NASA has just published a stunning, one-of-a-kind time-lapse captured by the Hubble telescope. The short video shows an exploding star (AKA a supernova) in a galaxy 70-million light-years from Earth—a fireworks show so bright it outshone every other star in its galaxy before fading into oblivion.
In total, the time-lapse captures a full year of observations from February 2018 to February 2019. During this time, the supernova in galaxy NGC 2525 reached peak brightness, outshining every other star in its own galaxy, before “fading into obscurity” as humans watched on from million of light years away.
As Nobel Laureate Adam Riess put it in a blog post on the Hubble website, “no Earthly fireworks display can compete with this supernova, captured in its fading glory by the Hubble Space Telescope.”
You can see a wide-angle view of the full galaxy below, with the supernova very obviously shining on the outer edge of one of its spiral arms:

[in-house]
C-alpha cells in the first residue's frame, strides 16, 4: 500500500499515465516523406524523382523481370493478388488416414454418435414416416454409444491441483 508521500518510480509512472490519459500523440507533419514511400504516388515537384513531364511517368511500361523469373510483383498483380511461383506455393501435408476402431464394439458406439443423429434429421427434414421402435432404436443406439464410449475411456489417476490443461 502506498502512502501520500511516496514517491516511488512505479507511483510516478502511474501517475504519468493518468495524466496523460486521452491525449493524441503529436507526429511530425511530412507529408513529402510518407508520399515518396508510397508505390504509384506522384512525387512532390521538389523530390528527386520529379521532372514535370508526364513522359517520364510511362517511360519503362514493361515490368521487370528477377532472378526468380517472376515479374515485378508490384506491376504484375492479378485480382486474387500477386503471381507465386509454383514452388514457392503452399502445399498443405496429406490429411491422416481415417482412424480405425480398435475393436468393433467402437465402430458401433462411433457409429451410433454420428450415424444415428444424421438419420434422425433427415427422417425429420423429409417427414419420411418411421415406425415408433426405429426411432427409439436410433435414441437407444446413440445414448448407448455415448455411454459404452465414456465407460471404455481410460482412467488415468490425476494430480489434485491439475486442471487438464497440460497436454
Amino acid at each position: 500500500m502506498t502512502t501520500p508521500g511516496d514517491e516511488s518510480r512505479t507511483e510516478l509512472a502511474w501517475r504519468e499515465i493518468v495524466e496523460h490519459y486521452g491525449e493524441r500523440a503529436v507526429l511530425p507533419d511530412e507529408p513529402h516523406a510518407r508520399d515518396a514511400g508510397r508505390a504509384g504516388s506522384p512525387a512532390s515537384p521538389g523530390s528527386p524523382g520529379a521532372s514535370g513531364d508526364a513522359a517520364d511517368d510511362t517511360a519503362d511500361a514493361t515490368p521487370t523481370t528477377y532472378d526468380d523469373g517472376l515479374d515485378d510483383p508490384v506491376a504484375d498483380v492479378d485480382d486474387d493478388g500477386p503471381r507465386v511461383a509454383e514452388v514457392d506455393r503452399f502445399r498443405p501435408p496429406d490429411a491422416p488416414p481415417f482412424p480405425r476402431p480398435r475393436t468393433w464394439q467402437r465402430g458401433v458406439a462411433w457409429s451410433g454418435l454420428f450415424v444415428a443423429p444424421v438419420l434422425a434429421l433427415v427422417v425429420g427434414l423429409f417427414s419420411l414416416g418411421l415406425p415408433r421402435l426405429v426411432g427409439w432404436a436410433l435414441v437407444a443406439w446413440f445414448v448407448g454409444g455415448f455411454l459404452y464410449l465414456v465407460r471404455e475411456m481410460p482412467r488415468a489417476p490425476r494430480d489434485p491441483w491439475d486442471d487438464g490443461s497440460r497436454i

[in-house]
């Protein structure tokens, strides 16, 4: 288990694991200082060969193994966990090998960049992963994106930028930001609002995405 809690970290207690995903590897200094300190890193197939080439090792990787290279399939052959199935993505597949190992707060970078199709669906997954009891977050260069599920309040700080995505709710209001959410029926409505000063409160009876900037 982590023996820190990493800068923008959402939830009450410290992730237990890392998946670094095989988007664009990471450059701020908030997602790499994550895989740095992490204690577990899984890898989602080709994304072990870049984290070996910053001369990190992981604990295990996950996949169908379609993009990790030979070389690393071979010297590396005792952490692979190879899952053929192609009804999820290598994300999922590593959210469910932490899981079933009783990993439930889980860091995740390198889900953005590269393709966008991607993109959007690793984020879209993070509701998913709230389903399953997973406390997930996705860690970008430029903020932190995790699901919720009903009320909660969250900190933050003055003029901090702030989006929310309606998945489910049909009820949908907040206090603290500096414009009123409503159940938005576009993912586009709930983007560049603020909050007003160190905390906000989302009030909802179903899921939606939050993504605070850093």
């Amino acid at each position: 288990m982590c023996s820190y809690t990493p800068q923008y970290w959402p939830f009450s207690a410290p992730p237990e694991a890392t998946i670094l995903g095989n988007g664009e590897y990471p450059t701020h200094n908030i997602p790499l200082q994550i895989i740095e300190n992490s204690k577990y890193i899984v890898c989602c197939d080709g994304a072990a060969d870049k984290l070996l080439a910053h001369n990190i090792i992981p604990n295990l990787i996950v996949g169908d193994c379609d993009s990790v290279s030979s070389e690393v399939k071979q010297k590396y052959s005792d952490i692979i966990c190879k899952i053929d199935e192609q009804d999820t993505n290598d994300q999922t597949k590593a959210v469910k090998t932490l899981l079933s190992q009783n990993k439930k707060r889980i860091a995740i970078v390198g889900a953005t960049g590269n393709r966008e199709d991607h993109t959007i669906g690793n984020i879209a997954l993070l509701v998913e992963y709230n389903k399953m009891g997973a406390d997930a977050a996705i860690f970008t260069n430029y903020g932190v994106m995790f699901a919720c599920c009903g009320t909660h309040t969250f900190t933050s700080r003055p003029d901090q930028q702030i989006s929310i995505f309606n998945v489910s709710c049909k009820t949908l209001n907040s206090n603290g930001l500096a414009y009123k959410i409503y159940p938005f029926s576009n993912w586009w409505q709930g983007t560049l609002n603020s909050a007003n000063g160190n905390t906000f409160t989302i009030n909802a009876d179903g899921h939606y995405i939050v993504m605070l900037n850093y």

According to NASA, the energy released was “equal to the radiance of 5 billion Suns,” a light show worth capturing to be sure. However, Hubble wasn’t just interested in this supernova because NASA is eager to share celestial fireworks with the public; this kind of supernova is important in measuring our distance to its host galaxy and answering questions about the expansion of the universe.
“Because supernovae of this type all peak at the same brightness, they are known as ‘standard candles,’ which act as cosmic tape measures,” explains NASA. “Knowing the actual brightness of the supernova and observing its brightness in the sky, astronomers can calculate the distances of their host galaxies. This allows astronomers to measure the expansion rate of the universe.”
To learn more about this process or see more images of this supernova, head over to the Hubble website or check out the time-lapse video up top. Whether or not you’re interested in the science behind the photograph though, you have to admit that NASA captured something truly incredible here.
Credits: Photos and videos by ESA/Hubble & NASA, M. Kornmesser, M. Zamani, A. Riess and the SH0ES team.